State officials have revised a section of the new academic standards for nonpublic schools that have provoked a heated backlash from parents of Hasidic yeshiva students in Kiryas Joel/Town of Palm Tree and elsewhere in New York.

The section listed how many “units of study” students in grades 5-8 must take for subjects like math and social studies, and it stoked dismay because it appeared to demand even more hours of secular study than public schools require. As described in an online petition that more than 60,000 people have signed in opposition to the standards, “The State is imposing a total of seven hours a day of secular studies in grades 5-8. In fact, public schools are only required to provide 5 hours a day of instruction.”

The state has now rewritten that section by saying it meant those requirements to apply only to grades 7 and 8 and that they could be met over the two years combined, rather than for each one. In other words, what appeared to be a mandate of seven hours per day of secular study really meant three and a half hours per day, averaged over the two years.

“They are not annual requirements,” the new guidelines state. “For example, one unit of math could be completed in grade 7 and one unit of math could be completed in grade 8.”

Emily DeSantis, a spokeswoman for the state Education Department, said in a statement, “We appreciate the feedback we have received asking for clarity on the units of study requirements. As we said when we released the guidance, we will take feedback from the field so we can enhance our guidance as needed, and we are doing that. We have updated the toolkits to better demonstrate our intent regarding units of study.”

The state announced in November that all nonpublic schools must undergo reviews to ensure they are meeting a longstanding legal requirement that they provide a “substantially equivalent” education to that of public schools. That prompted a strong outcry from New York’s Orthodox communities, which see the enforcement push as government intrusion and a threat to their religious-focused schooling.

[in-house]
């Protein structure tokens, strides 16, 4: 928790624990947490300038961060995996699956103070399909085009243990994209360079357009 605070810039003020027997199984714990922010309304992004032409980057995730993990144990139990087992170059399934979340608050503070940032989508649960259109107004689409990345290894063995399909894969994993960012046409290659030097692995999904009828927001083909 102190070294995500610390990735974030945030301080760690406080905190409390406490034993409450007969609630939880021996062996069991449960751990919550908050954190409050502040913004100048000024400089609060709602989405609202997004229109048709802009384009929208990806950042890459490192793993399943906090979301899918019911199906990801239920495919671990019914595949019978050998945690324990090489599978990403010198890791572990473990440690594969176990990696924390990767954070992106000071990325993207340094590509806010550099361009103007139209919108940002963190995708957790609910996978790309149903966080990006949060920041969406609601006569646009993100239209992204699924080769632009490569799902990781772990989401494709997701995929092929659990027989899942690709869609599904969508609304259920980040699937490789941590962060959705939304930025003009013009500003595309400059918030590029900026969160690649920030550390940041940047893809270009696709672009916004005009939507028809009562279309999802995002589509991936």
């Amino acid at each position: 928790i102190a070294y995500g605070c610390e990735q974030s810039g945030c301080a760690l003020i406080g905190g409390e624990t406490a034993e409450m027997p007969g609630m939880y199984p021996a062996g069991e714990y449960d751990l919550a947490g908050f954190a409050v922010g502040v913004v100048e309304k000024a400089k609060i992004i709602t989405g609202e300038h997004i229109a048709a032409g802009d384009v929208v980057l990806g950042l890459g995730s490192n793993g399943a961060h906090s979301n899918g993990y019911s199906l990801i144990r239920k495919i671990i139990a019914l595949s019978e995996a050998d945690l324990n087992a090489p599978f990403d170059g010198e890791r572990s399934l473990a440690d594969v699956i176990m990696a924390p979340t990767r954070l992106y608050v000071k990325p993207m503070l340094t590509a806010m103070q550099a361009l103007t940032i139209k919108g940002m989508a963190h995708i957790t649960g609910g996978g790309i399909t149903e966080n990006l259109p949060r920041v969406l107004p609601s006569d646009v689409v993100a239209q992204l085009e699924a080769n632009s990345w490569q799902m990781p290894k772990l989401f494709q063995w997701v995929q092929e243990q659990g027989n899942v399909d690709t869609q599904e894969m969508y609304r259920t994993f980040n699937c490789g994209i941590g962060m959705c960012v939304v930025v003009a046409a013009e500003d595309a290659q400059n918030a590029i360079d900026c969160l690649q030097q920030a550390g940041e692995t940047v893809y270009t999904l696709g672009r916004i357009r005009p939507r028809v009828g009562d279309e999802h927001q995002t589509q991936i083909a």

Chris McKenna

State police superintendent nominee has ties to region

Keith Corlett, currently the deputy superintendent of the state police, has been nominated by Gov. Andrew Cuomo to be the next superintendent of the agency.

If he’s approved by state lawmakers, he would be the second consecutive state police superintendent with ties to the Hudson Valley.

Corlett and the man he would replace, George Beach, both worked for Troop F during their careers. Troop F’s territory includes Orange, Sullivan, Ulster, Greene and Rockland counties. Beach lives in Ulster County. Corlett also has worked for Troop K, which covers the counties east of the Hudson River.

Corlett has worked for the state police for more than 30 years in a variety of patrol, investigative and executive management roles, including commander of Troop NYC.

He has a bachelor of arts degree from SUNY Stony Brook and a master’s degree in public administration from Marist College.

Michael Randall

Chester has 13 applicants for two Town Board openings

The Town of Chester supervisor is interviewing candidates to fill two vacant seats on the Town Board.

Supervisor Robert Valentine said the town received 13 letters of interest for the two vacancies. Interviews will start next week and the town is looking to fill the open spots as soon as possible.

One opening arose after Valentine vacated his seat to become the supervisor, replacing Alex Jamieson, who resigned as part of a plea agreement with the state Attorney General’s office. Jamieson was charged in May with grand larceny and 22 felony counts of offering a false instrument for filing.

The second opening is to replace Town Board member Brendan Medican, who resigned his seat because he is moving out of state.

Hema Easley

Historic Sullivan County church gets $10K landmarks grant

A Sullivan County church will receive a $10,000 grant to help restore it.

St. John's Episcopal Church in the Village of Monticello got one of 16 Sacred Site Grants totaling $241,500 awarded by the New York Landmarks Conservancy to historic religious properties throughout the state, according to a news release from the organization.

The Monticello church will use the funds to help restore its windows, the news release said.

“Religious buildings anchor communities ,providing a sense of history and place," said Peg Breen, president of The New York Landmarks Conservancy. "They are among our most important landmarks. Preserving them also allows congregations to continue to offer social service and cultural programs to their communities.”

Matthew Nanci

It may be winter, but Liberty seeks summer job applicants

The Town of Liberty Parks and Recreation Department is now accepting applications for more than 30 summer seasonal positions.

The positions include ground maintenance technicians, Renaissance project supervisor, lifeguards, day camp counselors, concession attendants and day camp counselors in training, according to a news release from the town.

Applicants must be at least 16, although applicants for counselors in training and concessions attendants can be 15, the news release said.

Anyone interested can find an application at or pick one up at the recreation department office, 119 North Main St. in Liberty, between 8 a.m. and 4 p.m. weekdays.

Applications can be emailed to, faxed to 845-292-3588 or dropped off in person at the recreation department office. For more information, call 845-292-7690 or visit

Matthew Nanci